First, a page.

In the cold war over liturgical praxis and theology in the Roman Rite of the Catholic Church, there tend to be battles between those who wish to assiduously follow all the documented liturgical norms and those who think that those norms can be changed as it suits their personal pathologies and preferences. I have already explained the problems with taking the latter view, and now I would like to address the former view.
There is a parish in a nearby city that is known for their excellent liturgical practice, and they offer a variety of liturgies within the Roman Rite, including the Mass of Paul VI, the Tridentine Mass, and the Anglican Use of the rite. These are all very well done in form and reverent in spirit. I remember being there a few years ago attending the Tridentine Mass, and the priest giving a homily on Pharisaism after reading the Gospel, which features Jesus pointing out the willingness of the Pharisees to hold themselves up as the righteous ones because they follow the rules while disregarding the righteousness of those who sacrifice truly and understand their own weakness before God.
The priest pointed out that pharisaical behavior was always something to be guarded against in traditional communities such as theirs, that it was the behavior contrary to the Gospel that was mostly likely to be fallen into by those who like to make very sure that they follow the liturgical norms and the many other rules of the faith. In traditional communities, people are more likely to be vocal about Church teaching and discipline and keen to hold others accountable to that teaching and discipline. This can be a very good and healthy thing for those communities so long as they understand the risk of slipping into the pharisaical mindset.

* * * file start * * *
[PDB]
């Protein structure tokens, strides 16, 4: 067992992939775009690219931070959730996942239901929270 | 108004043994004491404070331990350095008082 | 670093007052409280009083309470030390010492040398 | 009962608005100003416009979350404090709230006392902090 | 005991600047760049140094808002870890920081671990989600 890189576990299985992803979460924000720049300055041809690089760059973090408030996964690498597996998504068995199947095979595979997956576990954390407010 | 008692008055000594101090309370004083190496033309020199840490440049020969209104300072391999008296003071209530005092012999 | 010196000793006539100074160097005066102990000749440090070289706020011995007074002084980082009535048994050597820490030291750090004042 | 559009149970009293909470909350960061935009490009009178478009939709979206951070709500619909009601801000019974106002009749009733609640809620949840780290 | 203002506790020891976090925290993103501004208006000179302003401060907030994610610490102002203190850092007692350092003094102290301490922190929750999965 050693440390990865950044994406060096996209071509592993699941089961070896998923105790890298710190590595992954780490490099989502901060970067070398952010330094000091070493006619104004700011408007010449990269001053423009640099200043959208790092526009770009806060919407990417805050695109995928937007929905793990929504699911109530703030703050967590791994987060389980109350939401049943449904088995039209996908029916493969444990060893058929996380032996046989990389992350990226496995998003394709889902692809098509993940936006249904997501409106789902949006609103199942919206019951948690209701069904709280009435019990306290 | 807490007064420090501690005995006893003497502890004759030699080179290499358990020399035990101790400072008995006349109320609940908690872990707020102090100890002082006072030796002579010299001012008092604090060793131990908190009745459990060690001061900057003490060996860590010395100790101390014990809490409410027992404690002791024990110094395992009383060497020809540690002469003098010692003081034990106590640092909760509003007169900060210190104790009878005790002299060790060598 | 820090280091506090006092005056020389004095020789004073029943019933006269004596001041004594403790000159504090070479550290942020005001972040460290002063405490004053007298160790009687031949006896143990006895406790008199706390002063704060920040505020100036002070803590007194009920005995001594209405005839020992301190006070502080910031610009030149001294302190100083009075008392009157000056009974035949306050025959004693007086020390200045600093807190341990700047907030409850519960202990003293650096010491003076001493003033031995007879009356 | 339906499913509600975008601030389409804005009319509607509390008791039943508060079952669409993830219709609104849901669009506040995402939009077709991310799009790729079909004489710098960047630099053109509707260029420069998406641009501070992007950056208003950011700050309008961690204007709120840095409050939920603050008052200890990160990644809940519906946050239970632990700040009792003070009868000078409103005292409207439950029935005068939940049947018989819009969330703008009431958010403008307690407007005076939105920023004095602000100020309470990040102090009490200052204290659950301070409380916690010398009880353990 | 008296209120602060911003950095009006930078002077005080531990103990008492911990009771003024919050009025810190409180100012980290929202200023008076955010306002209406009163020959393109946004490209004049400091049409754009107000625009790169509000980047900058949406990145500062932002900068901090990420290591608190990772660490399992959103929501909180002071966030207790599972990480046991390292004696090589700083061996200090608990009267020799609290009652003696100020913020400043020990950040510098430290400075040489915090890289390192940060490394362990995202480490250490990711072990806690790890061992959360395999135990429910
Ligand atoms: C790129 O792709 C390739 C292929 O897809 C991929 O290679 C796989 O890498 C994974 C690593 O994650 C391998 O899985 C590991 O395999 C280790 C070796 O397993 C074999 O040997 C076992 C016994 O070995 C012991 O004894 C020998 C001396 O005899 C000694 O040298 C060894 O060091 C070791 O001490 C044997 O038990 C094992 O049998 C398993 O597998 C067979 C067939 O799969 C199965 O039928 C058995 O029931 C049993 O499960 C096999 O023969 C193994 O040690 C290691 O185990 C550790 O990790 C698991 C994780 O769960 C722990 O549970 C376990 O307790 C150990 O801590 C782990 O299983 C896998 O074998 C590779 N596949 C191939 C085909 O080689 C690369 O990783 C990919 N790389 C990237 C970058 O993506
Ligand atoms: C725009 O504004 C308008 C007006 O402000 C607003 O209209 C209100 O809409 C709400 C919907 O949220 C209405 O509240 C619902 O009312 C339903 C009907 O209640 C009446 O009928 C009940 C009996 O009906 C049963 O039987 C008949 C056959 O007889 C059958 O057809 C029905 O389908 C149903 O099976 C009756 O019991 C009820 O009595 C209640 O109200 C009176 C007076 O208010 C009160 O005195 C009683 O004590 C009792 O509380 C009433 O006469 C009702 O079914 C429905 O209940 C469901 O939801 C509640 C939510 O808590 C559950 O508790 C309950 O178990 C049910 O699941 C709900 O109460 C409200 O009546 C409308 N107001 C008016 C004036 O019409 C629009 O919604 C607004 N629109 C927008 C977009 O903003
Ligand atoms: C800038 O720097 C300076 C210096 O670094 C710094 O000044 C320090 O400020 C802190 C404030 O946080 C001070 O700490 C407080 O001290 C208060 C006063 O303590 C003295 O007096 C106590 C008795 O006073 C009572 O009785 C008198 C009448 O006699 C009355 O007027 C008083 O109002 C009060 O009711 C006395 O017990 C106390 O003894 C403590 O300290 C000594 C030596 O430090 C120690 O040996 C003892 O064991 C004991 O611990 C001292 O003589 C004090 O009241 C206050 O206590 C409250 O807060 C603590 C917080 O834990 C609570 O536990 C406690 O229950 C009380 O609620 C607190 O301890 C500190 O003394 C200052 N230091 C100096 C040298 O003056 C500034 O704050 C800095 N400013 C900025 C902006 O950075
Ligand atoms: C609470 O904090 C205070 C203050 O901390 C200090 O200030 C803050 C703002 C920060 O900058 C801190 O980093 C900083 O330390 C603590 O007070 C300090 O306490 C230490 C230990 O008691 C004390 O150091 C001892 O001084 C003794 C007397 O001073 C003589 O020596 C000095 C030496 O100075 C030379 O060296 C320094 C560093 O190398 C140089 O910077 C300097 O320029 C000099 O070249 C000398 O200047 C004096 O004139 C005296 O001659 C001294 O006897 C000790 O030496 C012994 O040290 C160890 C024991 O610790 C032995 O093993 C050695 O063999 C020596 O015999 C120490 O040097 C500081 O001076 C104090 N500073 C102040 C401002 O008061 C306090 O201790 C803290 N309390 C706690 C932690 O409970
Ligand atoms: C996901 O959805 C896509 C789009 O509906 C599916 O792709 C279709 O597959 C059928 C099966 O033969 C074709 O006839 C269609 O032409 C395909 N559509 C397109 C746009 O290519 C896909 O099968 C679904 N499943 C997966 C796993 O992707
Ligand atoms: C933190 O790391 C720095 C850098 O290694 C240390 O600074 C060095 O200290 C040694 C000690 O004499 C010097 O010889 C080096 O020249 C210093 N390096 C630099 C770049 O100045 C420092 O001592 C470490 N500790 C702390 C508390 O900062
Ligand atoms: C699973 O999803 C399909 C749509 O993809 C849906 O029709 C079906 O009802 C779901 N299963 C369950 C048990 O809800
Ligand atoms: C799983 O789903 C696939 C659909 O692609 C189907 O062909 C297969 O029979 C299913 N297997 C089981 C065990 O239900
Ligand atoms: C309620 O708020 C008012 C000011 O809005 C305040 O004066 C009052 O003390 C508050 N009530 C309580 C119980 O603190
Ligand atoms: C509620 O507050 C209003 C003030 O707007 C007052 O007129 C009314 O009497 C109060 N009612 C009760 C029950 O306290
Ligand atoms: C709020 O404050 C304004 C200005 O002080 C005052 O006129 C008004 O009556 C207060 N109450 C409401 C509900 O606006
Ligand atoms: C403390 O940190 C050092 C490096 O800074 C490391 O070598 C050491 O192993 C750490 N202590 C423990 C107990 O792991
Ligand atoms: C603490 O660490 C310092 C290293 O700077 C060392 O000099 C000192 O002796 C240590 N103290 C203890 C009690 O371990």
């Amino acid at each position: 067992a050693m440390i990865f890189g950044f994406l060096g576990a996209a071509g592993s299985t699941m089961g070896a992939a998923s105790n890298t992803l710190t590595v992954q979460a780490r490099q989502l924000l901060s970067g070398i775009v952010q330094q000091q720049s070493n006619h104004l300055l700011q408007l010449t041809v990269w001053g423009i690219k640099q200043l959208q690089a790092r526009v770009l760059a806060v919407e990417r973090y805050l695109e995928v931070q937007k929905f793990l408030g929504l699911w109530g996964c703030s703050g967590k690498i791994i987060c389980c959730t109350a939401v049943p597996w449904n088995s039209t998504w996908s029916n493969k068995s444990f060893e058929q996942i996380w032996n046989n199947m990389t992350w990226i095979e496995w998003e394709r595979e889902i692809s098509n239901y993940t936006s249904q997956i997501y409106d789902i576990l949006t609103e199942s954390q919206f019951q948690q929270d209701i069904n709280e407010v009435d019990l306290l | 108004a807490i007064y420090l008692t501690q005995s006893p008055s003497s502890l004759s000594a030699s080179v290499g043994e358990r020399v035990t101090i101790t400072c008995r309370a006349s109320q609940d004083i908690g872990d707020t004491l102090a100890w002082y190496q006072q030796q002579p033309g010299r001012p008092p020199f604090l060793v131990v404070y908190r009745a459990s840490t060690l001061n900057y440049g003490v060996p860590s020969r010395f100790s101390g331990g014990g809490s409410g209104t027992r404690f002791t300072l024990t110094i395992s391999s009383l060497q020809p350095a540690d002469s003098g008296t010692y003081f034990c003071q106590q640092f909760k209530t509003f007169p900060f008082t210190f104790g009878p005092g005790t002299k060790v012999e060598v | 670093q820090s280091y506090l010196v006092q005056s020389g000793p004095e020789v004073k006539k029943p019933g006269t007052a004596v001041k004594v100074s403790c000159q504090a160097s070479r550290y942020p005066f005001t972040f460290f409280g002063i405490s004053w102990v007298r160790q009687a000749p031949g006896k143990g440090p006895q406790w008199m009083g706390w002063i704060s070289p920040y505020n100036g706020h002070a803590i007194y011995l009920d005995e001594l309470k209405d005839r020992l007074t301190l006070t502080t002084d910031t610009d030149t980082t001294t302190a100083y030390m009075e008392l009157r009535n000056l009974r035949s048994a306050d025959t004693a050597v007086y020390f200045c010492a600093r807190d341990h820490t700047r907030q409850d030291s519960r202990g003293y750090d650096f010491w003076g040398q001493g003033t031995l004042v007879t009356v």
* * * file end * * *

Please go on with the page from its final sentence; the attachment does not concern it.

After all, the rules of our religion exist to help foster a healthy relationship with our Lord, so there is much good to be found in following the rules. We just have to make sure that when we love, we look beyond the rules to the Lord, loving Him rather than fixating on the rules themselves. And this fixation on the rules is indeed a serious pathology and a problem among Traditionalists, particularly among sedevacantists and schismatics. They let the modernist tendency to chafe at the rules and dispense with the rules when convenient push them into taking a position of defending the standard application of the rules even where there are legitimate pastoral reasons to apply them in a non-standard way.
Where the progressives with regard to the liturgy are often reactionaries against what is ancient and venerable, traditionalists are often reactionaries against the progressive tendency to relax the rules for their convenience, thereby defeating the very purpose of the rules. Traditionalists correctly identify the grave problem with the progressive praxis and pathology, and in opposing it allow their fear for the Church to push them into the waiting arms of Pharisaism, that ancient enemy of Christ. They stand behind the rules, holding them up as firmly as they can, afraid that any relaxation of those rules will lead to a furthering of the destructive tendencies that rampaged through the Church in the Vatican II era.
I understand their desire to hold fast to tradition and I sympathize with their fears, but I recognize that their strategy of reiterating the rules firmly at those who feel free to dispense with them for their own convenience is a strategy doomed to failure. Informing those who are skeptical of rules about those rules will have precisely the opposite effect from what is needed; they will not be persuaded of the value of rules by an appeal to the rules or an appeal to the rules of reason. They have rejected those things out of hand under the contemporary intuition that rules are oppressive.
They will only be persuaded by our love of Christ, shown in our devotion to the Lord and our love of the poor. The only strategy that will work to bring them to understand the value of the rules is to show them what following those rules has done for us, that the rules help keep us centered on the love of God who loved us unto death. They will begin to value the rules when we show them by our lives that those rules help separate us from the unhealthy desires that stand between us and living the Gospel.
Ending the modern abuse of the liturgy becomes possible only when we love it to death.